My hon. Friend has spoken about Allerton from his perspective. I fully endorse what he has said. I am glad that he will be able to feed his views into the system as a member of the advisory panel that will help English Partnerships to select a consortium to take the work forward. I wish them well in rebuilding Allerton, which had a colliery employing 1,300 miners at its height and, as my hon. Friend pointed out, was probably responsible for more than 3,000 jobs in the community. Without the support that my right hon. Friend the Deputy Prime Minister has made possible, the community would have a heck of a job, because all that is left of the colliery is a largely derelict 60 acre site.

It might be helpful for me to give a little more detail about what we hope to achieve with the millennium village in Allerton. In doing so, I will try to address in detail the points that my hon. Friend has made.

In Greenwich--at our first millennium site, next to the millennium dome--we have set out to show what a community for the next century could be like. The Greenwich village will be sustainable, well-designed and have sensible arrangements for transport, in particular. The benefits of an urban village should not be confined simply to cities--or to London. We want to see them across all the English regions, and not just in the urban areas. We want to spread the benefits to rural areas too--areas such as Allerton Bywater, where we expect those involved in the project to apply the lessons learnt at Greenwich.

The millennium communities competition in Allerton has two main purposes. First, it aims to encourage the process by which developers are encouraged to design places where people wish to live, work, rest and play--a new community which is sustainable and uses the best of modern technology. Secondly, developers should demonstrate in their plans that a sustainable community can be turned into a commercial reality without public subsidy. Frankly, we believe that that is the only sensible way forward.

It will not be good enough to continue what has happened in the past 10, 20 or 30 years--much of which has failed the coalfield communities of Britain. We live in new times, with new requirements and new pressures. The English Partnerships brief for stage 2 of the competition pointed out that

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    "the Millennium Communities of Allerton Bywater will take its inspiration from the quality, vibrancy and unity of village life and match this with innovation in building design and sustainable development, as a model for 21st century communities".

An overriding theme of the competition is to demonstrate best practice, to take best practice forward and to demonstrate what can be done in the areas of energy efficiency, building technology, waste disposal and so on. It is important to provide effective, integrated local public services--particularly health--and to provide effective and integrated public transport. We want to see a 30 per cent. reduction in construction costs, a 25 per cent. reduction in construction time and--most importantly--0 per cent. defects at the point of handover.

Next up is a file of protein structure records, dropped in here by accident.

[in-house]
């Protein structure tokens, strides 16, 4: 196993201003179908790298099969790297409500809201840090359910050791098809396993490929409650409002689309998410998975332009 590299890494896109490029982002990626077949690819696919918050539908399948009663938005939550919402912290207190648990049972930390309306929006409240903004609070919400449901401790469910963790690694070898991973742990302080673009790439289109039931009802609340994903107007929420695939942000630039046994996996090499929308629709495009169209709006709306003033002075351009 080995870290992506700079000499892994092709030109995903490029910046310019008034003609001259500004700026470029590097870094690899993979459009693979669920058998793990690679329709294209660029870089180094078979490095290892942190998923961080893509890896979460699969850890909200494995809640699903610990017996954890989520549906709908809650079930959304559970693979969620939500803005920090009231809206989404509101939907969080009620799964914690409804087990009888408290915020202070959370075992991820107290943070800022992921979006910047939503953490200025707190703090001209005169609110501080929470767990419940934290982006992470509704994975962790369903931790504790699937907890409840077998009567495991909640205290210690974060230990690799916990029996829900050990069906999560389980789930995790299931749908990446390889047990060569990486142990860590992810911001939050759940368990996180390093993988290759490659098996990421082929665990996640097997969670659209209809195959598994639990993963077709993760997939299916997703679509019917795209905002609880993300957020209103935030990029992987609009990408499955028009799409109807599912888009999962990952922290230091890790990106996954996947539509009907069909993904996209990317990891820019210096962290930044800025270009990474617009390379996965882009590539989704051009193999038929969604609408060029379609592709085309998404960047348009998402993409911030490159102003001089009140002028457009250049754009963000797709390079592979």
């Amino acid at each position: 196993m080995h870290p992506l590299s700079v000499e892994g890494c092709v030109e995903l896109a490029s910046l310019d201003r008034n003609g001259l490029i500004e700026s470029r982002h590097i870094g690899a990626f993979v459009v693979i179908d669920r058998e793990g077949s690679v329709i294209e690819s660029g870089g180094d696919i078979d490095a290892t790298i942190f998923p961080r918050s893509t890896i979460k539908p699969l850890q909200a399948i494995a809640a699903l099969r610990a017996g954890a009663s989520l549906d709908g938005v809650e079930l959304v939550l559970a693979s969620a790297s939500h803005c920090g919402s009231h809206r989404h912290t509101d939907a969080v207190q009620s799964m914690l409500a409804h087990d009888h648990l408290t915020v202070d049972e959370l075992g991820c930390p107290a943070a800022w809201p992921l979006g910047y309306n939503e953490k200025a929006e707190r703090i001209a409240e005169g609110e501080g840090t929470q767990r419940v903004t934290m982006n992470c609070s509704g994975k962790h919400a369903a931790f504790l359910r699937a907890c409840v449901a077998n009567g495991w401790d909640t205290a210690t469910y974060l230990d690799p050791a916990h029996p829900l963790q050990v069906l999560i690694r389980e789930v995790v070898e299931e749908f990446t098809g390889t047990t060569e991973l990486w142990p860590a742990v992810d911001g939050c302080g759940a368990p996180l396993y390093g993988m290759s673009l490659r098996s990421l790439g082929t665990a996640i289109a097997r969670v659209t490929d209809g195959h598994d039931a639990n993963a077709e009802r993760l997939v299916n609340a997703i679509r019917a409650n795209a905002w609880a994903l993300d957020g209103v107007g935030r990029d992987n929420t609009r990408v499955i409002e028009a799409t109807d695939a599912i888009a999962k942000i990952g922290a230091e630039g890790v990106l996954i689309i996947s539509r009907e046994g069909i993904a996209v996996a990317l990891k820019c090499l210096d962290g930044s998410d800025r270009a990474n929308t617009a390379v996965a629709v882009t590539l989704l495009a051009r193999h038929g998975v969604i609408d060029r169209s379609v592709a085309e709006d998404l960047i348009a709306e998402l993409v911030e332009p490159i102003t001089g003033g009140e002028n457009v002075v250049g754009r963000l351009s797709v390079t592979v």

As my hon. Friend pointed out, three consortiums have been shortlisted and invited to proceed to stage two of the competition to develop Allerton: they are Bellway, Aire Regeneration and Daniel Libeskind. They have been asked to submit detailed proposals to English Partnerships by 19 February this year. I understand that their outline proposals highlighted the need to support and enhance existing community facilities and the need to create new jobs for local people.

I am pleased to hear that discussions are continuing between the three consortiums and local authority representatives--an example of real community involvement in the revitalisation of their home areas. That factor is essential in delivering the regeneration of all the coalfield communities of Britain. We will also support communities to help themselves and, in that respect, the Coalfields Regeneration Trust will be happy to play an important role.

I am sure that the advisory panel and English Partnerships will look sympathetically at how we achieve the necessary balance between financial and social issues. The subject is being tackled also by the urban task force under the guidance of Lord Rogers, whose interim report was published today. We are looking forward to the final report in the summer, which will be taken into consideration as we develop our forthcoming urban White Paper.

Finally, I want to thank my hon. Friend the Member for Elmet for his kind words about the role of departmental Ministers--in particular the Deputy Prime Minister. My right hon. Friend has put a lot of work into this project, and he has held it up as an example of how the new Labour Government can deliver some of our manifesto promises. We will take a keen interest in the work of English Partnerships and the chosen developer as they try to deliver the objectives that we are seeking for Allerton.

Once again, I congratulate and pay tribute to my hon. Friend, who is persistent in his endeavours to promote the rights and fight for the future of all the people whom he represents in his constituency. He sets an example to hon. Members on both sides of the House in his efforts to get the maximum advantage for his constituents. I thank my hon. Friend for this fine opportunity for a debate.

Question put and agreed to.